The Malloy Lecture in the Arts

November 2021

2021's Malloy Lecture in the Arts

Thursday, November 11th   

                           7 pm

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The Westport Library is thrilled to announce that Tony Award winning actress Kelli O’Hara will present the 2021 Malloy Lecture in the Arts on Thursday, November 11 at 7:00 pm.  O’Hara will be joined in conversation with renowned American theater director Bartlett Sher.

Kelli O’Hara has unequivocally established herself as one of Broadway’s great leading ladies. In 2015, Her portrayal of Anna Leonowens in the critically acclaimed revival of The King and I garnered her a Tony Award for Best Leading Actress in a Musical, along with Drama League and Outer Critics nominations.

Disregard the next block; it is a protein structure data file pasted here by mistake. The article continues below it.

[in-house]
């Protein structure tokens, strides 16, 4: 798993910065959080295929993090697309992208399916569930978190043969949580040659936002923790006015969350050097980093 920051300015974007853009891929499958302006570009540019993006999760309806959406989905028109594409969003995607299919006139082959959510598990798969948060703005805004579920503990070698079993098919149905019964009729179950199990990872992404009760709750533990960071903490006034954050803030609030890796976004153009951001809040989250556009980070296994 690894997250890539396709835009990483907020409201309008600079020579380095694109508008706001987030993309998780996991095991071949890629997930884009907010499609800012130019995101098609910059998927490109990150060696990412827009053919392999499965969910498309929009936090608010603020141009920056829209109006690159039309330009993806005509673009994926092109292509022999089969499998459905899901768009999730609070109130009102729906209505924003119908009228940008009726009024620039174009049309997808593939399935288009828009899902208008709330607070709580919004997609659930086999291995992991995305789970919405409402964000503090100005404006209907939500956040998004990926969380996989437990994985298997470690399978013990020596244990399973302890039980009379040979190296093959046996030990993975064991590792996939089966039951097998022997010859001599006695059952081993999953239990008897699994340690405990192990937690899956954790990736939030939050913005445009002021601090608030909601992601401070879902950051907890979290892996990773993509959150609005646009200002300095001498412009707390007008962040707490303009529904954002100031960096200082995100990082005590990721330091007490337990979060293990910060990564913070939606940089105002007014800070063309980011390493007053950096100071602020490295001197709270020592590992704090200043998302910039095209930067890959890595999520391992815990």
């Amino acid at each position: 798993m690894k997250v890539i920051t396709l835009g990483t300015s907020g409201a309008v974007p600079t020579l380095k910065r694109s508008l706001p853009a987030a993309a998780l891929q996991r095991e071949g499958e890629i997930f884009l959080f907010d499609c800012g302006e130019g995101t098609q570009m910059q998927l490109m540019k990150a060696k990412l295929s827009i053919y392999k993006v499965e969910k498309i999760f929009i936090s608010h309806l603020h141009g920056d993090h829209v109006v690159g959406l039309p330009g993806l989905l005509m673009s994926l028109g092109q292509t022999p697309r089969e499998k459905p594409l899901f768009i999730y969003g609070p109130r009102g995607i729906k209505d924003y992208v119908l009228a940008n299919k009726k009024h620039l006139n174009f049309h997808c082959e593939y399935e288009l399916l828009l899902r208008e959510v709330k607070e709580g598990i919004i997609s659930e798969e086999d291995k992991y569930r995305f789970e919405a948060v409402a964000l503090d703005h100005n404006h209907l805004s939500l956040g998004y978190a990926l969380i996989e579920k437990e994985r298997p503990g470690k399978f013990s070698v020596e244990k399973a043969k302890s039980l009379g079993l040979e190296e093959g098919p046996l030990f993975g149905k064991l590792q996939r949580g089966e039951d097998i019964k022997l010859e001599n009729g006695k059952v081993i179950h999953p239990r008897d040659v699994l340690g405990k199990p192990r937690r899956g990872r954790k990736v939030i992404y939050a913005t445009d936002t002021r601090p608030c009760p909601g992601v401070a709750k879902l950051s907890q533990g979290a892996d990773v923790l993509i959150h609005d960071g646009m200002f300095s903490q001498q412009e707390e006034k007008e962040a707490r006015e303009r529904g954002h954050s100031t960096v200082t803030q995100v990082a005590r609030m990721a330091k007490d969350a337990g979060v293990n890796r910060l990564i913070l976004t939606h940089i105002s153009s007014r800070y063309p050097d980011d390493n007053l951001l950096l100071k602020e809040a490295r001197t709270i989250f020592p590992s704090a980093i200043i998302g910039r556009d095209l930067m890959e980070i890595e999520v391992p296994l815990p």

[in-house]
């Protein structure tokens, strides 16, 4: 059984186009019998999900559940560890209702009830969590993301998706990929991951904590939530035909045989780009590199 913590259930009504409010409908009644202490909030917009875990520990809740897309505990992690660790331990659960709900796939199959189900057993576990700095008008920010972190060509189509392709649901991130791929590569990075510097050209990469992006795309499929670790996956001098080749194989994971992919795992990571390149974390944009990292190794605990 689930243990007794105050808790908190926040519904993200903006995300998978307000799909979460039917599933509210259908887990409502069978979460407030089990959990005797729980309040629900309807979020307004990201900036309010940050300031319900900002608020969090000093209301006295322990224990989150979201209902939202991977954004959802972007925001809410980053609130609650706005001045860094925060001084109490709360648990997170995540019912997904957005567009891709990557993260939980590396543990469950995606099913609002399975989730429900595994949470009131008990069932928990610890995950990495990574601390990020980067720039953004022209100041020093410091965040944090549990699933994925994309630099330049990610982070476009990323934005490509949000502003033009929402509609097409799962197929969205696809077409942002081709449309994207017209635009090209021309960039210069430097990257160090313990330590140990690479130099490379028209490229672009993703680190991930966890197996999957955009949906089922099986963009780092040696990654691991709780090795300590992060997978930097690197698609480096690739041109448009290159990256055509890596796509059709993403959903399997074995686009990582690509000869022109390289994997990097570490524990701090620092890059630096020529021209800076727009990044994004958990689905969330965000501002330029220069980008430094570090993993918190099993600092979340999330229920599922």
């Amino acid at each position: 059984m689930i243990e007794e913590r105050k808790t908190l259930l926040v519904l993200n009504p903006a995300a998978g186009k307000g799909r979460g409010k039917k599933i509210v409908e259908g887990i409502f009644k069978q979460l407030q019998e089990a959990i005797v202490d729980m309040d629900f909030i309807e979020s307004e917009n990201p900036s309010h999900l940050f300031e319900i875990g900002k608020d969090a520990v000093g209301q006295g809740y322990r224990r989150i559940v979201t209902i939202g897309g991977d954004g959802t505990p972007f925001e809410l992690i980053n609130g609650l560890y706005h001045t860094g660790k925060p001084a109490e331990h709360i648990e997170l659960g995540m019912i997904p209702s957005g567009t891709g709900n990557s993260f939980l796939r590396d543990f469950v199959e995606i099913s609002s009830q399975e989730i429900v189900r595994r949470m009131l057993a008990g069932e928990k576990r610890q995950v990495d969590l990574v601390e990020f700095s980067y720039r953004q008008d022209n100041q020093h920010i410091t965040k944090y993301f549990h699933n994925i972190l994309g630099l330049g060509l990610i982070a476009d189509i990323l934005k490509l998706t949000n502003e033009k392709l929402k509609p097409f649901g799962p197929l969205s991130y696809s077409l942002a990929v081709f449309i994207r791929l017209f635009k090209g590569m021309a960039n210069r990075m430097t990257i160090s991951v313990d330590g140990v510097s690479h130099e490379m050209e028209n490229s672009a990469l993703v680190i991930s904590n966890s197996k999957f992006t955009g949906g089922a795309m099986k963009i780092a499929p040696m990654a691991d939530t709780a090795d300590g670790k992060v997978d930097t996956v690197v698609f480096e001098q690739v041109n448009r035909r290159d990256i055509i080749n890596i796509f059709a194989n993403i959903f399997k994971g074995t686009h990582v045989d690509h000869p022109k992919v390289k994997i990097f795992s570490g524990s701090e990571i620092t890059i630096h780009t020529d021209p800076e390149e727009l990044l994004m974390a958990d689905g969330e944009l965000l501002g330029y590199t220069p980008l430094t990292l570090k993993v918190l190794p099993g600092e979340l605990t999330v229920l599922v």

A native of Oklahoma, Kelli received a degree in opera from Oklahoma City University, fulfilling a lifelong dream to study voice with Florence Birdwell, and after winning the State Metropolitan Opera Competition in 1998, Kelli moved to New York City and enrolled in the Lee Strasberg Institute for acting. She made her Broadway debut in Jekyll & Hyde and followed it with Sondheim’s Follies, Sweet Smell of Success opposite John Lithgow, and Dracula. In 2003 Kelli committed to a production of The Light in the Piazza at Seattle’s Intiman Theatre. The show landed on Broadway in 2005 and earned Kelli her first Tony and Drama Desk Award nominations. She moved from one critical and commercial success to another when she joined Harry Connick on Broadway in the 2006 Tony award-winning production of The Pajama Game, for which Kelli received Tony, Drama Desk, and Outer Critics Award nominations. Kelli starred in the Tony Award-winning revival of South Pacific at Lincoln Center, enrapturing audiences and critics alike with her soulful and complex interpretation of Nellie Forbush, and garnering Tony, Drama Desk, and Outer Critics Award nominations. She later teamed up with Matthew Broderick in Broadway's musical comedy Nice Work if You Can Get it, earning Tony, Drama Desk, Drama League and Outer Critics Circle nominations, as well as the Fred Astaire Nomination for dance. In 2014, her performance as Francesca in the musical adaptation of The Bridges of Madison County earned her Tony, Drama Desk, Drama League, and Outer Critics Circle nominations. Additionally, she starred as Mrs. Darling in NBC’s live telecast of “Peter Pan” alongside Allison Williams and Christian Borle, and on New Year’s Eve, Kelli made her Metropolitan Opera debut in the production of The Merry Widow with Renee Fleming. She returned to the a Metropolitan Opera stage in 2018 in Cosi Fan Tutte. In 2019, Kelli landed her 7th Tony nomination as well as Outer Critics Circle and Drama League nominations for her performance in the title role of The Roundabout’s revival of Kiss Me Kate. She was given the Drama League’s 2019 Achievement in Musical Theatre Award. Next fall, Kelli will return to The Metropolitan Opera starring opposite Renee Fleming and Joyce DiDonato in a new opera based on Michael Cunningham’s “The Hours,” composed by Kevin Puts.